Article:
Similarly, social media addiction is attributed to social network companies and social content creators working hard to make their social media platforms irresistible with new features launched every other day. There’s a concept called FOMO — fear of missing out — associated with the addiction to social media and this involves urge to know everything that’s going on around us and to be a part of these happenings.

The main tool used by the social media giants like Facebook, Google+ and, Twitter is algorithmic filtering. This involves tweaking algorithms on daily basis and then monitoring the response of users to see if the tweak has increased their engagement. Now, how does it feel like being a lab rat in a giant, global experimental lab?

These experiments might prove profitable for social media companies but not us. Think of the last time where you posted a social media story from your home or office, or shared an important life event via Facebook or Twitter. Incredulously, a harmless or useless looking post might give enough information to an outsider which might come handy in wrecking havoc to your life. Similarly, employees have, over the time, used social media to connect their companies to the outside world. Be it an important company event, a job posting or a promotion.

But, little do they know that they are sharing too much information impulsively via a single post. A geeky cyber criminal might paint a complete picture of that employee through social media activities and may deliver a spear phishing email through the very same contact details provided to send in resumes for the job post by that employee. Count the odds if a hacker sends you an email titled “How you can save up $200 on a single flight” at the same time when you are planning for a vacation because he already knew your plans through the Facebook post you published only moments ago.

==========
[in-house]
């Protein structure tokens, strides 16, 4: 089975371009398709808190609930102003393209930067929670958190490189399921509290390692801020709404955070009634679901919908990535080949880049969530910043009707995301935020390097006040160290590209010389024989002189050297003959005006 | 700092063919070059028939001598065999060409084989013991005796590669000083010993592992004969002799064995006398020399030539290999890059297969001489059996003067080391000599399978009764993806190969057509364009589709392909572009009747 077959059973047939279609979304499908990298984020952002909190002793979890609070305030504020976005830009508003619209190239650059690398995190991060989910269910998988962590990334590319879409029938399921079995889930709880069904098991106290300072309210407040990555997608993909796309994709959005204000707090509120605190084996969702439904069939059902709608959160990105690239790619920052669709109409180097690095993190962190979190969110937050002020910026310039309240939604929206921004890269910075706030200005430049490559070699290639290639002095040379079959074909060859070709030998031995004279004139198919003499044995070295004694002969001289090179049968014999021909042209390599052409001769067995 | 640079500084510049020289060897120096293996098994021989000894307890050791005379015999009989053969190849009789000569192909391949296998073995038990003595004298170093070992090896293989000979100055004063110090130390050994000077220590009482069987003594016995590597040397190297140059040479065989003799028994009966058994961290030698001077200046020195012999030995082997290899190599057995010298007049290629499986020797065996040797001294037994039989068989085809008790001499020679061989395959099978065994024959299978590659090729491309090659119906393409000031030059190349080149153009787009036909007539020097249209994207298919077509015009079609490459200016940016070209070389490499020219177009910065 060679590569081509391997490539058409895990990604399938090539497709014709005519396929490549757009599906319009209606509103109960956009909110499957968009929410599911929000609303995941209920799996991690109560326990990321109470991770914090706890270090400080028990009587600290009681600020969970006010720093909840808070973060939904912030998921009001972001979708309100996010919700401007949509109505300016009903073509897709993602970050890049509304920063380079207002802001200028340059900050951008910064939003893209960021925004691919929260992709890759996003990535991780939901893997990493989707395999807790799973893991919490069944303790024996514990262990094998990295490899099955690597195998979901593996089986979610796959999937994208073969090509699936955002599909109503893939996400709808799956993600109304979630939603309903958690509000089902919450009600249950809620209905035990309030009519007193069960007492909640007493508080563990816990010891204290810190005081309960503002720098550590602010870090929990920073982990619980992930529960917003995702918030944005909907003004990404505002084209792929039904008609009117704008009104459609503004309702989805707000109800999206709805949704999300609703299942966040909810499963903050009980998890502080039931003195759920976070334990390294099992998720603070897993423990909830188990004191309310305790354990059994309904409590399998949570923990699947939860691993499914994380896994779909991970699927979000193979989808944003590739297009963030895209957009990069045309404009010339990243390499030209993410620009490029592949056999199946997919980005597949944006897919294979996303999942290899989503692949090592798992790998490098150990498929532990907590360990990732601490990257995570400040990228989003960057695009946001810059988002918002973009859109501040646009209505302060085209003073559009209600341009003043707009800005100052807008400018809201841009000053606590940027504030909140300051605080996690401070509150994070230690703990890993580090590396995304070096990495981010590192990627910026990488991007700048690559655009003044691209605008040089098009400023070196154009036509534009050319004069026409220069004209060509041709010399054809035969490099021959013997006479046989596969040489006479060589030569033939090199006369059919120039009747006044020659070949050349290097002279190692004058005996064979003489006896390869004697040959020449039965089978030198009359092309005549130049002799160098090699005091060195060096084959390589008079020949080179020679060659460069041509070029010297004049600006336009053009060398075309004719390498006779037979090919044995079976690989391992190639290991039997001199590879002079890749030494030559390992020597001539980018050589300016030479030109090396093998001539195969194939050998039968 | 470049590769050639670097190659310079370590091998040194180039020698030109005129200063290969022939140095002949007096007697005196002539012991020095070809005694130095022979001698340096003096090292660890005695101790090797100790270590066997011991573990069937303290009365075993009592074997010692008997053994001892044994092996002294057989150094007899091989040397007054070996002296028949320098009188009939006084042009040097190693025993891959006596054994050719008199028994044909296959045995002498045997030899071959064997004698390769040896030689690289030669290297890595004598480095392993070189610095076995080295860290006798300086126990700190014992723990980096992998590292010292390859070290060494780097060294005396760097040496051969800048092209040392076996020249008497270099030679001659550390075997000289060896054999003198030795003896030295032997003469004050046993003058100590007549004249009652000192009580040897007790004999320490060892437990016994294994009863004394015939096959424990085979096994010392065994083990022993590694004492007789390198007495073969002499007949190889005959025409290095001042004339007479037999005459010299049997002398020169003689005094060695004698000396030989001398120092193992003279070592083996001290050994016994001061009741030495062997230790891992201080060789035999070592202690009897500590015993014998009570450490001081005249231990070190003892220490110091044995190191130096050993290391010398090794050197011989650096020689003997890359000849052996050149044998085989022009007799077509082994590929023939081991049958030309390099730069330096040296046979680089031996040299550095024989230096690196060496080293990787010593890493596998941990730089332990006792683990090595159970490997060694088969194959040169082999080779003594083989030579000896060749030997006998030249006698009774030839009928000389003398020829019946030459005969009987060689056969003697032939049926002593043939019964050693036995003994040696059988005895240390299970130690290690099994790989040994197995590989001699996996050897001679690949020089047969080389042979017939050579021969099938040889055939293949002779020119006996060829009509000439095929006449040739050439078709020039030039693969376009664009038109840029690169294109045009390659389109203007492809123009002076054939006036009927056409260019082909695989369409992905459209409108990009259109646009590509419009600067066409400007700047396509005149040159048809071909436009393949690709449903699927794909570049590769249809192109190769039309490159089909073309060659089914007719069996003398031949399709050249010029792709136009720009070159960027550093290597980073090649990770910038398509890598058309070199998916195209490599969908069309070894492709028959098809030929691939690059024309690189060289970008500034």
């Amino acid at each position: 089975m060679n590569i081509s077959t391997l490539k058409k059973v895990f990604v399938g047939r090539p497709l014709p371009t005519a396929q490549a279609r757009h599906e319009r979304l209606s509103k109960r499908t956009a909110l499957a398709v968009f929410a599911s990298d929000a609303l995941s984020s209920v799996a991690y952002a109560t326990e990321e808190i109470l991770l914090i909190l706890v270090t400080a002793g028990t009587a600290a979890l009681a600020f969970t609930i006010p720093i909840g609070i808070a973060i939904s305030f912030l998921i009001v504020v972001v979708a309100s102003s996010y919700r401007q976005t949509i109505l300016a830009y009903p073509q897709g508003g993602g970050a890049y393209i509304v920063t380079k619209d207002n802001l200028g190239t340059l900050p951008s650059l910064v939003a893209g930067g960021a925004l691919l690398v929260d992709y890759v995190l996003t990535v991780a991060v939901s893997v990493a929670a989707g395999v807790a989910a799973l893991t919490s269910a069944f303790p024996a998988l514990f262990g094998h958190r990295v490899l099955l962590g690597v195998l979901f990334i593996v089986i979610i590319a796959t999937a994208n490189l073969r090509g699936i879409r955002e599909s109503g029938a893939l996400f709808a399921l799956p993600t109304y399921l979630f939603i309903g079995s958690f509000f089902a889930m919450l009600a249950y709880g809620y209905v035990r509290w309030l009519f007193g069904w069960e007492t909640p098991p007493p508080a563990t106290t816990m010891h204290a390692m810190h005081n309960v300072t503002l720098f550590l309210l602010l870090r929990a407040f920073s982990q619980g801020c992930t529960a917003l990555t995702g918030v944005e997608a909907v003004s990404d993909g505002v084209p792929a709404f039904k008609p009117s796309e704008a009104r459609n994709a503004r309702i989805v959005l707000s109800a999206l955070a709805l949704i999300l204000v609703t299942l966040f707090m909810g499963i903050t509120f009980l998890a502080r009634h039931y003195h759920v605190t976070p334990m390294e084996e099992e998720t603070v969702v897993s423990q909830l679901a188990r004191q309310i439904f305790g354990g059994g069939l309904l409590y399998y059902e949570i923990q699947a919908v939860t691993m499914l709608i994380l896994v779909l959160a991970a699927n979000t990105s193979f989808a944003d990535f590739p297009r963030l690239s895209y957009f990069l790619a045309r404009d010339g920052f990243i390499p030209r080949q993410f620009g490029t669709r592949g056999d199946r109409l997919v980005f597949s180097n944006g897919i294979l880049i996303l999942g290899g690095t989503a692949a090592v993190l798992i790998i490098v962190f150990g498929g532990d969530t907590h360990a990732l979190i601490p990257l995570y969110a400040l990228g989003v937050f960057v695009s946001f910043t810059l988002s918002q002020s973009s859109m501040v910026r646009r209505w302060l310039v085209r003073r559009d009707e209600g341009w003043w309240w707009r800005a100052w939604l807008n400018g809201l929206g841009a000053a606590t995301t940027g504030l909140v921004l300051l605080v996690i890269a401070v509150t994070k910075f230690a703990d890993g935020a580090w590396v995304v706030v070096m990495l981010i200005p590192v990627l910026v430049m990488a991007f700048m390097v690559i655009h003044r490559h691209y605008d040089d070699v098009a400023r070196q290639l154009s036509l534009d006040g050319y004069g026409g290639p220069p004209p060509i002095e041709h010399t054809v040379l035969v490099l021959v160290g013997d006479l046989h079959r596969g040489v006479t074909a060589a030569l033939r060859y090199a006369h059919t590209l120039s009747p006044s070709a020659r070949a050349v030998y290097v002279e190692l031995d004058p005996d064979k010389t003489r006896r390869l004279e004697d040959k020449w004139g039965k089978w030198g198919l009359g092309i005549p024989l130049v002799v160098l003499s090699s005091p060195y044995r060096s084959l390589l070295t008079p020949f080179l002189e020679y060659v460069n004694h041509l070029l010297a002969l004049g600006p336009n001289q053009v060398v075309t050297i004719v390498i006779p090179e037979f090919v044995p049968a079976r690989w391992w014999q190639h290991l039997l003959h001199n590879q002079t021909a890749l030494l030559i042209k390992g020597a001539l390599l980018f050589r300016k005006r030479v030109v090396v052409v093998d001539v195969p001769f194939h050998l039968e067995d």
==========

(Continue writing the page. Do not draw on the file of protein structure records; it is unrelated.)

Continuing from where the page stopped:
Interactive world of online gaming

The love of online gaming is deep rooted in our younger generations. Generation Z has the perks of interacting over their favorite games and talk to the people they don’t know at all. This comes with the increased risks, especially viruses, identity theft, and phishing attacks.

With the need of creating heavily decorated profiles on gaming platforms, it has become quite easy for hackers to gain access to your personal details and credit card information. The most worrying aspect is the use of parent’s credit cards by their kids which means hackers and cyber criminals have access to a large sum of money.

In addition, gamers might get hooked to social engineering scams where a completely unknown person sends them a friend request and trick them into sending vital information such as virtual goods, account details or credit card numbers.

What can be done to avoid this?

As simple as it sounds, the most important instrument we have to dodge tech espionage is our “brain” coupled with our greatest tool, “common sense”. While we tend to skim a lot of information over the internet but sometimes, it’s necessary to grasp a little more knowledge which might come handy.

Whatever you do with the use of technology, if you have the negative consequences in mind, you would think thrice before jumping into the bandwagon of sharing spree.